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Bananas may beat the winter blues

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Published
29 September 2003
The effect of winter on mood and the potential benefits of bananas as a mild anti-depressant are just two of the areas being considered for further study by Southern Cross University (SCU) Psychology lecturer, Dr Allen Lansdowne.

Dr Lansdowne, who took up a position at the university earlier this year, is hoping to expand on a research study he completed for his PhD.

That study focussed on ‘seasonality’ and its impacts on people’s moods. He said while ‘Seasonal Effective Disorder’ was common in countries in the Northern Hemisphere during winter, people didn’t realise it also occurred in Australia.

“It’s far more prevalent in Australia than people imagine. We do get those people who experience the ‘winter blues’,” Dr Lansdowne said.

“From the research I have done a possible explanation is the lack of Vitamin D. I want to delve a little bit deeper and discover what triggers the phenomenon.”

In his earlier study, carried out in winter, three separate groups of people were given a high dose of Vitamin D, a medium dose and a placebo.

“What we found was that the people who took the Vitamin D had much better mood scores than people who took the placebo.”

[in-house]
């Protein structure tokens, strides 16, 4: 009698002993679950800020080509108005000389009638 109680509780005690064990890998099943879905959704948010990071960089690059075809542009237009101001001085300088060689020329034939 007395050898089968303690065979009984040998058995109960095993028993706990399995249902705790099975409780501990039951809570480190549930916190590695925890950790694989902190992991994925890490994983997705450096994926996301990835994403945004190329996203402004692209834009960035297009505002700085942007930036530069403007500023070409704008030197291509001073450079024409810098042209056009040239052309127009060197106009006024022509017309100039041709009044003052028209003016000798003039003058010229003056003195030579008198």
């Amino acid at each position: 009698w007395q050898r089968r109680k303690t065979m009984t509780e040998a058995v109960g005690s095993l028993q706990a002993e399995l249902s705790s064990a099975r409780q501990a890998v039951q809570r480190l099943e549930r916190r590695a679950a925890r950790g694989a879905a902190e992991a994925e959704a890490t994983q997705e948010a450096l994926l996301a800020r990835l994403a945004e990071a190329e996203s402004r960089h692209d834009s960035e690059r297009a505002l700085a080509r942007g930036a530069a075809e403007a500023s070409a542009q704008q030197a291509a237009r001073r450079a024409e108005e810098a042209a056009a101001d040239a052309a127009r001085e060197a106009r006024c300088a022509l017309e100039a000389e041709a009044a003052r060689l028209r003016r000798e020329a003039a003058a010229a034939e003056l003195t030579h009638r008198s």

Dr Lansdowne also surveyed people in Townsville, Brisbane, Newcastle and Hobart about mood changes in winter and found that there was virtually no difference in responses in people from Brisbane, Newcastle and Hobart.

“From the survey I sent out, 93 per cent showed some seasonal fluctuations such as mood swings, irritability, sleeping longer, eating more and socialising less.

“It might be due to vitamin D deficiency because of less sunlight. We are starting to find latitude affects for a lot of things.”

Dr Lansdowne’s other area of interest is bananas and the impact they may have on mood.

“There is a definite relationship between low levels of serotonin and depression, and tryptophan, that is in bananas, is a precursor to serotonin.

“I’d like to look at the relationship between bananas and mood. There’s a whole range of possibilities. It raises the question: could bananas act as an anti-depressant?”

Media contact: 02 6620 3144, scumedia@scu.edu.au

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